Mortgage for Flipping Houses in Canada

Today, I received an email inquiry from a client (dentist) thinking about getting into flipping houses. He asked some great questions and by the time I had them answered, I had the makings of a great blog, which I will share with you.


On Sun, May 8, 2016 at 3:31 PM, T  wrote:

Hi Chris,

How have you been?   Hope you're enjoying the weekend. 
I've got a friend who is wanting to partner up to do some renovation projects in Edmonton. He's done a few projects  by himself in the past. The properties we would be looking at would be in the $250-350k range and we would be looking at putting in 20% downpayments split 50-50 between the two of us . 
I am just wondering if it is possible to get preapproval for something like that so that we can put in unconditional offers when we see suitable properties? 
Also, what sort of interest rates would be looking at - he is a permanent resident so I'm not sure if that would change things. 

Kind regards, T

On Mon, 9 May 2016 09:28 AM, Chris wrote:
Hey T - doing well, thank you. Very busy, which is good.
Regarding lenders, depends if objective is to fix and sell (flip), or fix and keep (buy and hold).  Two very different lending situations..... 
In a flip situation, lender's funds are needed for a very short term and will be more expensive to make it worthwhile to lend and because flipping is a very risky business (run out of money mid-project, projected selling prices fall before complete, cost overruns, etc.) and the lender does NOT want to get stuck with your half-completed project. Down payment requirements are 20 to 35%. For full-time flippers, I do have a private lender specializing in Alberta flips and will allow you to borrow up to 80% of the as-if-complete value of the home (after rehab value) as long as the mortgage does not exceed the purchase price less $10K (your minimum down payment).
In the buy and hold scenario, lender will make their money over the five year mortgage term instead.  Sometimes, there are ways to buy with intent to hold, but if circumstances change and you decide to sell, the "break fees" are not too bad. Rates are normal, currently 2.7% -ish on a "rental"  
There are significant differences in how income tax is assessed on flips vs holds, and that has to factored into your analysis as well. On a flip, 100% of the profit is taxable at your highest tax rates.  So a $100K profit might mean $40K for the government and $60K for you two. On a hold, only 50% of the gain is taxable (capital gain) at your highest rate.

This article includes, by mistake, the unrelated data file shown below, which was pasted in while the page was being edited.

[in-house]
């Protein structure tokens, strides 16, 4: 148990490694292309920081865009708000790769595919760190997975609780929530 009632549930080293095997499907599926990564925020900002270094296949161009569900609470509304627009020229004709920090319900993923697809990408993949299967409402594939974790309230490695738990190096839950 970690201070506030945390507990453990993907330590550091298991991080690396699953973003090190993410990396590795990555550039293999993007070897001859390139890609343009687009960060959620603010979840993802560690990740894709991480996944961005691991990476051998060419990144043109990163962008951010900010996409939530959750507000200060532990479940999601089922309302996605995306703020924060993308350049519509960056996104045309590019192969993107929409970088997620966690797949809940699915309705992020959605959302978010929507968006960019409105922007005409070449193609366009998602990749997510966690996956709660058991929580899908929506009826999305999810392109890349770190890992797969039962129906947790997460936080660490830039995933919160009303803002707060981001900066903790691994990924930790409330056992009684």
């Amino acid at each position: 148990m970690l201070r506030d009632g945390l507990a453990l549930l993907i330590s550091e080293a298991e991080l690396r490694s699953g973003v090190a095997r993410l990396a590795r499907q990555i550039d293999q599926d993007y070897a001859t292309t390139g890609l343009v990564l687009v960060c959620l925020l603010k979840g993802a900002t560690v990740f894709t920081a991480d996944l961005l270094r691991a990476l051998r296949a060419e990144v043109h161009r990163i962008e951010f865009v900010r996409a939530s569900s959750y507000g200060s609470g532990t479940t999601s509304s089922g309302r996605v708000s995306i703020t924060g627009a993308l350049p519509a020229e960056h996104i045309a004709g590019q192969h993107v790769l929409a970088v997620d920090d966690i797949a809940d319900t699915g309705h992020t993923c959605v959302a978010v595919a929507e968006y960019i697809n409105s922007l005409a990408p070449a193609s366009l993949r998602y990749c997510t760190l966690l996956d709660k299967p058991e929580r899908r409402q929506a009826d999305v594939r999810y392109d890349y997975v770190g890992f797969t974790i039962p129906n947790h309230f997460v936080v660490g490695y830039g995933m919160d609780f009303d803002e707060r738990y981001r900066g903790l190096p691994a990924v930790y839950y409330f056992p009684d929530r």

As to being pre-approved, lending always depends on the property because the property secures the loan.  If the lender does not like the property (former grow-op for example) there will be no loan.  The only way to make non-conditional offers is have an independent source of money.
Moving forward, I would need to talk to your friend to determine his borrowing capacity and combine that with yours and see if there is overlap and with which lenders. Would that work?

On Mon, May 9, 2016 at 9:38 AM, T wrote:
Hi Chris,
Thanks that's helpful. That sounds good, if it looks like I'll be moving forward, I'll get my friend to make contact so you can assess his borrowing capacity.
In terms of the flip vs buy and hold, would it be possible to have a mortgage that is on a variable interest rate with no fixed lock in period - so there would be no break fees and that would give us the flexibility to do either.  You mentioned a 5 year mortgage period, it's usually not too difficult to get a 20-30 year period right? 
Also,  if we formed a joint company, but secured the loans against our personal names would it still be possible to get a loan and buy the house through the company. 
With capital gains tax, how long does the property have to be held to reduce the taxable amount to 50%. Also with that scenario I am assuming it has to be bought personally and not through a company? 

Kind regards, T

On Mon, 9 May 2016 10:58 AM, Chris wrote: